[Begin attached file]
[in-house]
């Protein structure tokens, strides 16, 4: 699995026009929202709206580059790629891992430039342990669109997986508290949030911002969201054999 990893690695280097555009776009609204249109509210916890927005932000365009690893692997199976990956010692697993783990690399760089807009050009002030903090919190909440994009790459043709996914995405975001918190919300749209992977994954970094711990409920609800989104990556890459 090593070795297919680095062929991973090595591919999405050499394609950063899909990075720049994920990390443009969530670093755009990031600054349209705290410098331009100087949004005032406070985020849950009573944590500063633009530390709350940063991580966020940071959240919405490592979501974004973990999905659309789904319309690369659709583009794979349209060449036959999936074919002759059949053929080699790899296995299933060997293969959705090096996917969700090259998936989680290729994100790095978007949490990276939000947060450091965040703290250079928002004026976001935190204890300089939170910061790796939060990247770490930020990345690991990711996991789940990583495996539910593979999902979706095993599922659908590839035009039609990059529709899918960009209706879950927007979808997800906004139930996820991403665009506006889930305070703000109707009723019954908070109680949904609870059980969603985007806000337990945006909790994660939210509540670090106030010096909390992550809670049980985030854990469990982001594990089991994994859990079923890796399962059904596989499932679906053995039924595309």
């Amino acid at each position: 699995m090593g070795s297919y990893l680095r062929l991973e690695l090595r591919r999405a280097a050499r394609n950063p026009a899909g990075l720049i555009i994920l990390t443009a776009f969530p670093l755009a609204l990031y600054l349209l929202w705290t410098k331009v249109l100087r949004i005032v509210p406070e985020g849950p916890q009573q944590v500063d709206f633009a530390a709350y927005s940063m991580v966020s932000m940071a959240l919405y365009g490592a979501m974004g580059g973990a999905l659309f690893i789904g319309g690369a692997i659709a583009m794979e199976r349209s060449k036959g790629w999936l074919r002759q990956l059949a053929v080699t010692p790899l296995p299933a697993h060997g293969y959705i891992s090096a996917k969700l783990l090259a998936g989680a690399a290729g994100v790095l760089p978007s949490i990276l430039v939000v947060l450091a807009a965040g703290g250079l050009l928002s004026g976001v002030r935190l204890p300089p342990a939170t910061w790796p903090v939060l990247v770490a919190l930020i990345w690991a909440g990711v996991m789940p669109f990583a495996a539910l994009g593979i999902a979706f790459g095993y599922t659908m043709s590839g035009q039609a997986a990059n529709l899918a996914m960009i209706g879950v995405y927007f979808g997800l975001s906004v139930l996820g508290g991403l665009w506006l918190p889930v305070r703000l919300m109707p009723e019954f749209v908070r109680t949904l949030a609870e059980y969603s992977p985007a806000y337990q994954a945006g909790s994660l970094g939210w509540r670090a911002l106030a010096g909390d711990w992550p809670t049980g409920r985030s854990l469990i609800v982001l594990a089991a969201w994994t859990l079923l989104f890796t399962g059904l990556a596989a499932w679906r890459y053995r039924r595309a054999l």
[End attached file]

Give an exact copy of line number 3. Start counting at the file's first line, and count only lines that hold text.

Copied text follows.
């Amino acid at each position: 699995m090593g070795s297919y990893l680095r062929l991973e690695l090595r591919r999405a280097a050499r394609n950063p026009a899909g990075l720049i555009i994920l990390t443009a776009f969530p670093l755009a609204l990031y600054l349209l929202w705290t410098k331009v249109l100087r949004i005032v509210p406070e985020g849950p916890q009573q944590v500063d709206f633009a530390a709350y927005s940063m991580v966020s932000m940071a959240l919405y365009g490592a979501m974004g580059g973990a999905l659309f690893i789904g319309g690369a692997i659709a583009m794979e199976r349209s060449k036959g790629w999936l074919r002759q990956l059949a053929v080699t010692p790899l296995p299933a697993h060997g293969y959705i891992s090096a996917k969700l783990l090259a998936g989680a690399a290729g994100v790095l760089p978007s949490i990276l430039v939000v947060l450091a807009a965040g703290g250079l050009l928002s004026g976001v002030r935190l204890p300089p342990a939170t910061w790796p903090v939060l990247v770490a919190l930020i990345w690991a909440g990711v996991m789940p669109f990583a495996a539910l994009g593979i999902a979706f790459g095993y599922t659908m043709s590839g035009q039609a997986a990059n529709l899918a996914m960009i209706g879950v995405y927007f979808g997800l975001s906004v139930l996820g508290g991403l665009w506006l918190p889930v305070r703000l919300m109707p009723e019954f749209v908070r109680t949904l949030a609870e059980y969603s992977p985007a806000y337990q994954a945006g909790s994660l970094g939210w509540r670090a911002l106030a010096g909390d711990w992550p809670t049980g409920r985030s854990l469990i609800v982001l594990a089991a969201w994994t859990l079923l989104f890796t399962g059904l990556a596989a499932w679906r890459y053995r039924r595309a054999l």